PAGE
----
‘Bunkers are an essential part of Albanian identity,’ says Stefa, who was born in the resort town of Vlore, and played in its beachside bunkers as a child before moving to Italy after the Albanian economy collapsed in the mid-nineties. ‘They represent 45 years of communism that changed this country in so many ways. They might be a scar, but a scar is just a good story to tell.’ He worries that the country is not undertaking a comprehensive plan to preserve at least some bunkers, and suggests that some areas preserve the original area density of bunkers for posterity.

All of the bunkers are technically property of the Albanian Ministry of Defence, and technically businesspeople must apply for ownership, but in the freewheeling 1990s, monitoring bunker use—or enforcing laws against their destruction—was not a top government priority.

Father and son on the road between the city of Fier and Seman beach, demolishing a bunker to sell its iron. ‘When I passed by a week later, they were still working’, says photographer David Galjaard. The smaller bunkers contain about 400kg of iron that can be sold on the market for €0.15/kg (US$0.09/lb.) or about €60 (US$81.30) per bunker. Destroying bunkers is illegal but tolerated by authorities as long as explosives aren’t used. (Photo: David Galjaard)

Stefa and Mydyti, an ethnic Albanian from Prizren, Kosovo, say their goal is to convert a symbol of burdensome xenophobia into a resource for hospitality, while promoting sustainable eco-tourism. Their bilingual handbook provides detailed instructions for converting bunkers into campsites, kiosks or cafés depending on their size and location and then provides guidance on working with the local authorities to realise the plan.

One suggested alteration would turn a bunker into a sleeping pod with an investment of just €150 (US$200). The pair also provide blueprints for the transformation of entire stretches of beach. They have even identified a number of potentially lucrative, bunker-rich sites, based on location, proximity to tourist attractions, beaches and hiking trails.

Stefa is part of a generation of Albanians educated abroad who are just now returning to a changed Tirana—and who don’t see the bunkers as negative. ‘For me as a child it was just a bunker,’ he says. ‘It was like any other big rock. Why would I be curious about what a rock was doing in a given place?’ He only grew interested when hosting non-Albanian friends who were awed by the bunkers’ novelty. He is among a group of young urbanites striving to save the bunkers, not only as an object of memory, but to foster a nuanced sense of humour about the tortured past.

Though Albanians are divided on the question of whether such a potent symbol of totalitarianism can be converted into something good, at least some among the trendsetting post-Hoxha generation want to celebrate the bunkers—literally.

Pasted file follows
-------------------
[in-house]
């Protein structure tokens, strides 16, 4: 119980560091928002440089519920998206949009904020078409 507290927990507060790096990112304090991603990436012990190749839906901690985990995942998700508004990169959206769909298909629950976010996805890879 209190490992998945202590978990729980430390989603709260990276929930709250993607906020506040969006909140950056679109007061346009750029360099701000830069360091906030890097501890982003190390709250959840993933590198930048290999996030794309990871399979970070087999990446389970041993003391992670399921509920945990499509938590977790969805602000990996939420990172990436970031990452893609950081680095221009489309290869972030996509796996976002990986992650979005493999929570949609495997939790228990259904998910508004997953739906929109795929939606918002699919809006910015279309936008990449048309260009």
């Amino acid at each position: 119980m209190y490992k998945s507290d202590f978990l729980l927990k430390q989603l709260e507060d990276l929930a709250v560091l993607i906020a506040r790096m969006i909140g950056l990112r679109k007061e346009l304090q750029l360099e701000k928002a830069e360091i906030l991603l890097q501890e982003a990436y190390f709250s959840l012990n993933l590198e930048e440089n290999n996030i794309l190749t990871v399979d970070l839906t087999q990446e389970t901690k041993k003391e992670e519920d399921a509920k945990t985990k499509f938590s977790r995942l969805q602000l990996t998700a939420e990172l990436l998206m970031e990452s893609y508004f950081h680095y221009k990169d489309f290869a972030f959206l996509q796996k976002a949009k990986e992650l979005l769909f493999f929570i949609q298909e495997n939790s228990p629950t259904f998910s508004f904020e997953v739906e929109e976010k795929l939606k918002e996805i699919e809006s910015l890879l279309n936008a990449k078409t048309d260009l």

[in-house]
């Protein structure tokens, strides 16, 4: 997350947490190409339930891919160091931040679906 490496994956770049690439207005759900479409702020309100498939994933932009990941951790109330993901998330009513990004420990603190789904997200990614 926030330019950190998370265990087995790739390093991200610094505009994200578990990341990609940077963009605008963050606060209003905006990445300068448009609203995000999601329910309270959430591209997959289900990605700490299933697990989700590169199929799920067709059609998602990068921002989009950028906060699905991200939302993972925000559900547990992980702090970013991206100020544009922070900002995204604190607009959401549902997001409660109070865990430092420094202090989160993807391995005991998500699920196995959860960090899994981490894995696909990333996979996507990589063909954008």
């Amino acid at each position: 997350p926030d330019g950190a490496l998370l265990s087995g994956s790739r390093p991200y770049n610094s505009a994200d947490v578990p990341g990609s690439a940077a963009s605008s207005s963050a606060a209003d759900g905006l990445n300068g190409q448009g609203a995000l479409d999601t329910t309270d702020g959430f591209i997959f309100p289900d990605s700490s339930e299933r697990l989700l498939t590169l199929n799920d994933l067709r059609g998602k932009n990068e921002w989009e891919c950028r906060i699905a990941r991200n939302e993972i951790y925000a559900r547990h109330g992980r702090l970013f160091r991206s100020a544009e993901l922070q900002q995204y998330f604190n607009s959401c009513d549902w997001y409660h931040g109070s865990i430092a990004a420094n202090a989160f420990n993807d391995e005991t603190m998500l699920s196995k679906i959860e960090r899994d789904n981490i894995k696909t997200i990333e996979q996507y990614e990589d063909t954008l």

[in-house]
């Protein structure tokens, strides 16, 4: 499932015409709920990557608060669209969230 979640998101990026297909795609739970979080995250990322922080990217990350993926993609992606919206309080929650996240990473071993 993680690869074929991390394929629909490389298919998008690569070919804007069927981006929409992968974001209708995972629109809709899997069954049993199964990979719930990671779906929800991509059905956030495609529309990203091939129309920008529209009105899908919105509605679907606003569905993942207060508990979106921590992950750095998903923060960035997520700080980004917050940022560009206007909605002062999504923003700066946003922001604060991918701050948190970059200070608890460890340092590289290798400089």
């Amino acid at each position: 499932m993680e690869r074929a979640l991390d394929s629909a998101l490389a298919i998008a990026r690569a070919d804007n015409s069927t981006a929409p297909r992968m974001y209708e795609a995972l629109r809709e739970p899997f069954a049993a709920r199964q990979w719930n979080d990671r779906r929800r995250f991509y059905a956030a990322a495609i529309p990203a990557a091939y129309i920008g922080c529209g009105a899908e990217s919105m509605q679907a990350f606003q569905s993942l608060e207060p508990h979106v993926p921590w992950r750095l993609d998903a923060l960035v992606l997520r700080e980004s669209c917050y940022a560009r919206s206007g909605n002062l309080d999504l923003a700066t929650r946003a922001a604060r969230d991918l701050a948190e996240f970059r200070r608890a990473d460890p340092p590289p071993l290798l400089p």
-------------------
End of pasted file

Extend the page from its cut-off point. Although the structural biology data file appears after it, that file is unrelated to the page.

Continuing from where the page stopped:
Zhujeta Cima founded Bunkerfest in 2010 to ‘spread the love’ for bunkers and turn a spotlight on them for a weekend of camping, music and fun. Bunkerfest 2011 and 2012 featured dance parties inside actual bunkers, but those bunkers were destroyed, so Bunkerfest 2013 was held amidst the bunkers on Dajti Mountain, 26km (16.2 mi.) east of Tirana, drawing bands, DJs and festivalgoers even from former Yugoslavia, one of Hoxha’s chief enemies.

‘The bunkers were built for military protection; they were supposed to be used for making war,’ says Cima, smiling as she remembers that she and many of her friends had their first kisses in bunkers. ‘Now we are trying to use them to spread love through art. Instead of destroying them or leaving them behind to disappear, why not convert the shabby side of the story into something positive?’

Hundreds of thousands of concrete bunkers dot the Albanian countryside and adorn its city streets. Never used for civil defence, today they are being repurposed in surprising ways.

While the majority of the bunkers continue to stand empty, some have been repurposed. This one at picturesque Seman beach is now a fast-food restaurant. Other bunkers have been creatively converted into cafés, kiosks, ice cream stands, mushroom and flower farms, hostels and beach huts. (Photo: David Galjaard)

Bunkers served as both inspiration and material for artist Niku Alex Mucaj’s ‘Converscene’, a permanent, functional open-air stage he built on three inverted qendër zjarri roofs as part of his postgraduate work in post-industrial design. Turning the bunkers upside down, says Mucaj, is a physical symbol of transformation, one that he says his society must go through as well. ‘I wanted to transform the bunkers, one of the most prevalent symbols of isolation, into something that would play a role in Albania’s slow process of democratisation, something that would function like a Greek agora.’

Mucaj added a small detail to his stage that symbolises Albania’s as yet unresolved post-bunker future: four slim pieces of rebar installed in each corner of the stage. He explains that it looks familiar to anyone who has driven around Albania and seen that many homes remain unfinished, with rebar poking out of the top. ‘When they build homes, lots of Albanians make space for a third and fourth floor, a plan for when their children have families of their own,’ he explains. ‘The beams here represent my hope for the country’s future, its continued (re)construction, just as a family plans for extra space.’

(Photo: David Galjaard)

Along the country’s northern border with the former Yugoslav country of Montenegro, tattoo artist Keq Marku Djetroshan uses a pikë zjarri as his tattoo parlour. (Photo: David Galjaard)

At present it is impossible to say how many of these relics of the former regime will find new uses and how many will be destroyed. Isufi says that his remaining bunker will remain for as long as he lives in his home. He is content that his dog can sleep inside it and guard his property from its roof during the day.

‘You never know what could happen,’ he says. ‘I’ve seen a lot of changes in my lifetime.’

Valerie Hopkins is a Pristina-based freelance journalist who reports on Eastern Europe and the Western Balkans. Dutch photographer David Galjaard explored Albania’s bunkers as a reflection of a country transitioning from its isolationist past.

This article comes from Works That Work magazine, No.3.